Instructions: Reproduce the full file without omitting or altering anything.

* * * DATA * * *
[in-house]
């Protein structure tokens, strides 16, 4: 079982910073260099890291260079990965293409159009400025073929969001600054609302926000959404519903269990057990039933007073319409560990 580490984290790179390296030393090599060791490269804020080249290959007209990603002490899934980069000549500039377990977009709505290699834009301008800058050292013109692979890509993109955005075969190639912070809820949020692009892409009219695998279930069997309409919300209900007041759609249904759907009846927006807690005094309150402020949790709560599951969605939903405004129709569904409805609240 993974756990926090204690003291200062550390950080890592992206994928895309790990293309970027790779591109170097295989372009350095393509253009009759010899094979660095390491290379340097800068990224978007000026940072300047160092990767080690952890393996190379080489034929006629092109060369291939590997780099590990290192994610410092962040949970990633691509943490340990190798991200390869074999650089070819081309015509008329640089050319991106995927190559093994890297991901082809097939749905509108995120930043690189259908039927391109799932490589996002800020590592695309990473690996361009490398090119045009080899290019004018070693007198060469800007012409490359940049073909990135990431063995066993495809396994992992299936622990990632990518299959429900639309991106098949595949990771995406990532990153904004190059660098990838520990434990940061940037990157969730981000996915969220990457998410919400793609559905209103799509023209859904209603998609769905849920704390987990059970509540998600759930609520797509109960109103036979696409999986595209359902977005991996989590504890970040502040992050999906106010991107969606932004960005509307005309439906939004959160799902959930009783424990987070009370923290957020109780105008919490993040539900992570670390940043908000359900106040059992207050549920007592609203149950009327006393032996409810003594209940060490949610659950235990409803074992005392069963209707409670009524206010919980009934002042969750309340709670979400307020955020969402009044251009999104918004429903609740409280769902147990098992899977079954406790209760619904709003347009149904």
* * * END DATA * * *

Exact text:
[in-house]
């Protein structure tokens, strides 16, 4: 079982910073260099890291260079990965293409159009400025073929969001600054609302926000959404519903269990057990039933007073319409560990 580490984290790179390296030393090599060791490269804020080249290959007209990603002490899934980069000549500039377990977009709505290699834009301008800058050292013109692979890509993109955005075969190639912070809820949020692009892409009219695998279930069997309409919300209900007041759609249904759907009846927006807690005094309150402020949790709560599951969605939903405004129709569904409805609240 993974756990926090204690003291200062550390950080890592992206994928895309790990293309970027790779591109170097295989372009350095393509253009009759010899094979660095390491290379340097800068990224978007000026940072300047160092990767080690952890393996190379080489034929006629092109060369291939590997780099590990290192994610410092962040949970990633691509943490340990190798991200390869074999650089070819081309015509008329640089050319991106995927190559093994890297991901082809097939749905509108995120930043690189259908039927391109799932490589996002800020590592695309990473690996361009490398090119045009080899290019004018070693007198060469800007012409490359940049073909990135990431063995066993495809396994992992299936622990990632990518299959429900639309991106098949595949990771995406990532990153904004190059660098990838520990434990940061940037990157969730981000996915969220990457998410919400793609559905209103799509023209859904209603998609769905849920704390987990059970509540998600759930609520797509109960109103036979696409999986595209359902977005991996989590504890970040502040992050999906106010991107969606932004960005509307005309439906939004959160799902959930009783424990987070009370923290957020109780105008919490993040539900992570670390940043908000359900106040059992207050549920007592609203149950009327006393032996409810003594209940060490949610659950235990409803074992005392069963209707409670009524206010919980009934002042969750309340709670979400307020955020969402009044251009999104918004429903609740409280769902147990098992899977079954406790209760619904709003347009149904």